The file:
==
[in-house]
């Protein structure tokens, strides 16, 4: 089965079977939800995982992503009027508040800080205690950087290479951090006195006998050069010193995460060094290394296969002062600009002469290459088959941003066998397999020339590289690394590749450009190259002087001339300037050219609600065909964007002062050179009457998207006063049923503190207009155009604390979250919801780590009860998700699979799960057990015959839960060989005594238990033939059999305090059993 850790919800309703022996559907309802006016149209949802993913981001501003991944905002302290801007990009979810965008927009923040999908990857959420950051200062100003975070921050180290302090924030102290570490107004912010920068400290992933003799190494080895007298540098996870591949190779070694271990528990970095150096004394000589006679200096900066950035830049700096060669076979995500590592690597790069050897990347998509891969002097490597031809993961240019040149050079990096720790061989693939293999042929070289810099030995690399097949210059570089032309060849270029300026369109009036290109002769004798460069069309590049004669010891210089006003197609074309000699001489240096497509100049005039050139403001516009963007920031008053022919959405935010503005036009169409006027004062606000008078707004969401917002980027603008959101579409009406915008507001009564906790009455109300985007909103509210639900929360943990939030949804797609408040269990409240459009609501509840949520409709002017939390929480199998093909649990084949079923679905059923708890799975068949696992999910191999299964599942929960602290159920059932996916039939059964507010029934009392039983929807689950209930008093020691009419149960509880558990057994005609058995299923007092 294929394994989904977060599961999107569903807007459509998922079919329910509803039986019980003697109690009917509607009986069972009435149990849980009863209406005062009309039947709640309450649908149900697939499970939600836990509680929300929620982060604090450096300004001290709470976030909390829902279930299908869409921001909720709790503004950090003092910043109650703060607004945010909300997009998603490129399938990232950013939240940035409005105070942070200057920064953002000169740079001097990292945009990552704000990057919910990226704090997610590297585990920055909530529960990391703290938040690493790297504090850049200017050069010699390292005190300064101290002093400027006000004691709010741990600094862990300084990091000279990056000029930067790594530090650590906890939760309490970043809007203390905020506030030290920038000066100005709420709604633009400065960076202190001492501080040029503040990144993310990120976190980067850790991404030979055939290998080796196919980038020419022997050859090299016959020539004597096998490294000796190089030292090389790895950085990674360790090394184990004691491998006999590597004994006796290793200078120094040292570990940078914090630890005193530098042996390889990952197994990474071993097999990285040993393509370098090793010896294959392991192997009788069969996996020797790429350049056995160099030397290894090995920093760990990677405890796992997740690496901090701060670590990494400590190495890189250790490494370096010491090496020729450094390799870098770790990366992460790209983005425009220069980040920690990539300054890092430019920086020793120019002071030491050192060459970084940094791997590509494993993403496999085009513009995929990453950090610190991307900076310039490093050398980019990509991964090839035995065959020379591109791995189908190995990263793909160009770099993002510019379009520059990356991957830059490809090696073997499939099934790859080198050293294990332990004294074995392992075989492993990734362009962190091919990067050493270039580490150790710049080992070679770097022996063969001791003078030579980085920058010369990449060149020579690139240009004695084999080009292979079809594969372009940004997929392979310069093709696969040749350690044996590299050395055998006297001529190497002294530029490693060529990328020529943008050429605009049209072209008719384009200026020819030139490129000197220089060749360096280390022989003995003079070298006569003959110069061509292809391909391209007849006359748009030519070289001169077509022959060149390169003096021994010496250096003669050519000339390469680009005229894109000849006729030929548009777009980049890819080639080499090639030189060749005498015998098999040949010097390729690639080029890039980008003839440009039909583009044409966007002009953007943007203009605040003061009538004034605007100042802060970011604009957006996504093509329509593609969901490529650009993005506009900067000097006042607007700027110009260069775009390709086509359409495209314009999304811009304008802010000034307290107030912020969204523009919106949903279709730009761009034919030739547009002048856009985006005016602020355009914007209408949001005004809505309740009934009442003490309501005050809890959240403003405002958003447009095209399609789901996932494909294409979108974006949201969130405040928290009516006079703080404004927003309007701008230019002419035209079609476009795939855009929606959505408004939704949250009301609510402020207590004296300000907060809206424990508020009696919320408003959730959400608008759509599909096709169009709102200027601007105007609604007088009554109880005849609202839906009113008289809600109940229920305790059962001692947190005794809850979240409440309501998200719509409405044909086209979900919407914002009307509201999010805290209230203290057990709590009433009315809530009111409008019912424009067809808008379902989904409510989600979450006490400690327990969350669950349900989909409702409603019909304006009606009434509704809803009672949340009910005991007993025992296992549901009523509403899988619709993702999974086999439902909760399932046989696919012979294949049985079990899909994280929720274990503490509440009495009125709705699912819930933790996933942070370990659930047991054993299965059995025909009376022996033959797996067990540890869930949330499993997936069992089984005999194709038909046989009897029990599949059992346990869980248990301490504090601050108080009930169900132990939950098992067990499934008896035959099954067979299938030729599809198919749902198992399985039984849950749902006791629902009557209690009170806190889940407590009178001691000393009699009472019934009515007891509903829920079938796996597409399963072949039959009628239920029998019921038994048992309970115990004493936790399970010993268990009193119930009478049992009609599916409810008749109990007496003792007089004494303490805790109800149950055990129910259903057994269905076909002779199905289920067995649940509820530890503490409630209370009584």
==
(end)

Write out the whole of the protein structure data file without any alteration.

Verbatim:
[in-house]
């Protein structure tokens, strides 16, 4: 089965079977939800995982992503009027508040800080205690950087290479951090006195006998050069010193995460060094290394296969002062600009002469290459088959941003066998397999020339590289690394590749450009190259002087001339300037050219609600065909964007002062050179009457998207006063049923503190207009155009604390979250919801780590009860998700699979799960057990015959839960060989005594238990033939059999305090059993 850790919800309703022996559907309802006016149209949802993913981001501003991944905002302290801007990009979810965008927009923040999908990857959420950051200062100003975070921050180290302090924030102290570490107004912010920068400290992933003799190494080895007298540098996870591949190779070694271990528990970095150096004394000589006679200096900066950035830049700096060669076979995500590592690597790069050897990347998509891969002097490597031809993961240019040149050079990096720790061989693939293999042929070289810099030995690399097949210059570089032309060849270029300026369109009036290109002769004798460069069309590049004669010891210089006003197609074309000699001489240096497509100049005039050139403001516009963007920031008053022919959405935010503005036009169409006027004062606000008078707004969401917002980027603008959101579409009406915008507001009564906790009455109300985007909103509210639900929360943990939030949804797609408040269990409240459009609501509840949520409709002017939390929480199998093909649990084949079923679905059923708890799975068949696992999910191999299964599942929960602290159920059932996916039939059964507010029934009392039983929807689950209930008093020691009419149960509880558990057994005609058995299923007092 294929394994989904977060599961999107569903807007459509998922079919329910509803039986019980003697109690009917509607009986069972009435149990849980009863209406005062009309039947709640309450649908149900697939499970939600836990509680929300929620982060604090450096300004001290709470976030909390829902279930299908869409921001909720709790503004950090003092910043109650703060607004945010909300997009998603490129399938990232950013939240940035409005105070942070200057920064953002000169740079001097990292945009990552704000990057919910990226704090997610590297585990920055909530529960990391703290938040690493790297504090850049200017050069010699390292005190300064101290002093400027006000004691709010741990600094862990300084990091000279990056000029930067790594530090650590906890939760309490970043809007203390905020506030030290920038000066100005709420709604633009400065960076202190001492501080040029503040990144993310990120976190980067850790991404030979055939290998080796196919980038020419022997050859090299016959020539004597096998490294000796190089030292090389790895950085990674360790090394184990004691491998006999590597004994006796290793200078120094040292570990940078914090630890005193530098042996390889990952197994990474071993097999990285040993393509370098090793010896294959392991192997009788069969996996020797790429350049056995160099030397290894090995920093760990990677405890796992997740690496901090701060670590990494400590190495890189250790490494370096010491090496020729450094390799870098770790990366992460790209983005425009220069980040920690990539300054890092430019920086020793120019002071030491050192060459970084940094791997590509494993993403496999085009513009995929990453950090610190991307900076310039490093050398980019990509991964090839035995065959020379591109791995189908190995990263793909160009770099993002510019379009520059990356991957830059490809090696073997499939099934790859080198050293294990332990004294074995392992075989492993990734362009962190091919990067050493270039580490150790710049080992070679770097022996063969001791003078030579980085920058010369990449060149020579690139240009004695084999080009292979079809594969372009940004997929392979310069093709696969040749350690044996590299050395055998006297001529190497002294530029490693060529990328020529943008050429605009049209072209008719384009200026020819030139490129000197220089060749360096280390022989003995003079070298006569003959110069061509292809391909391209007849006359748009030519070289001169077509022959060149390169003096021994010496250096003669050519000339390469680009005229894109000849006729030929548009777009980049890819080639080499090639030189060749005498015998098999040949010097390729690639080029890039980008003839440009039909583009044409966007002009953007943007203009605040003061009538004034605007100042802060970011604009957006996504093509329509593609969901490529650009993005506009900067000097006042607007700027110009260069775009390709086509359409495209314009999304811009304008802010000034307290107030912020969204523009919106949903279709730009761009034919030739547009002048856009985006005016602020355009914007209408949001005004809505309740009934009442003490309501005050809890959240403003405002958003447009095209399609789901996932494909294409979108974006949201969130405040928290009516006079703080404004927003309007701008230019002419035209079609476009795939855009929606959505408004939704949250009301609510402020207590004296300000907060809206424990508020009696919320408003959730959400608008759509599909096709169009709102200027601007105007609604007088009554109880005849609202839906009113008289809600109940229920305790059962001692947190005794809850979240409440309501998200719509409405044909086209979900919407914002009307509201999010805290209230203290057990709590009433009315809530009111409008019912424009067809808008379902989904409510989600979450006490400690327990969350669950349900989909409702409603019909304006009606009434509704809803009672949340009910005991007993025992296992549901009523509403899988619709993702999974086999439902909760399932046989696919012979294949049985079990899909994280929720274990503490509440009495009125709705699912819930933790996933942070370990659930047991054993299965059995025909009376022996033959797996067990540890869930949330499993997936069992089984005999194709038909046989009897029990599949059992346990869980248990301490504090601050108080009930169900132990939950098992067990499934008896035959099954067979299938030729599809198919749902198992399985039984849950749902006791629902009557209690009170806190889940407590009178001691000393009699009472019934009515007891509903829920079938796996597409399963072949039959009628239920029998019921038994048992309970115990004493936790399970010993268990009193119930009478049992009609599916409810008749109990007496003792007089004494303490805790109800149950055990129910259903057994269905076909002779199905289920067995649940509820530890503490409630209370009584």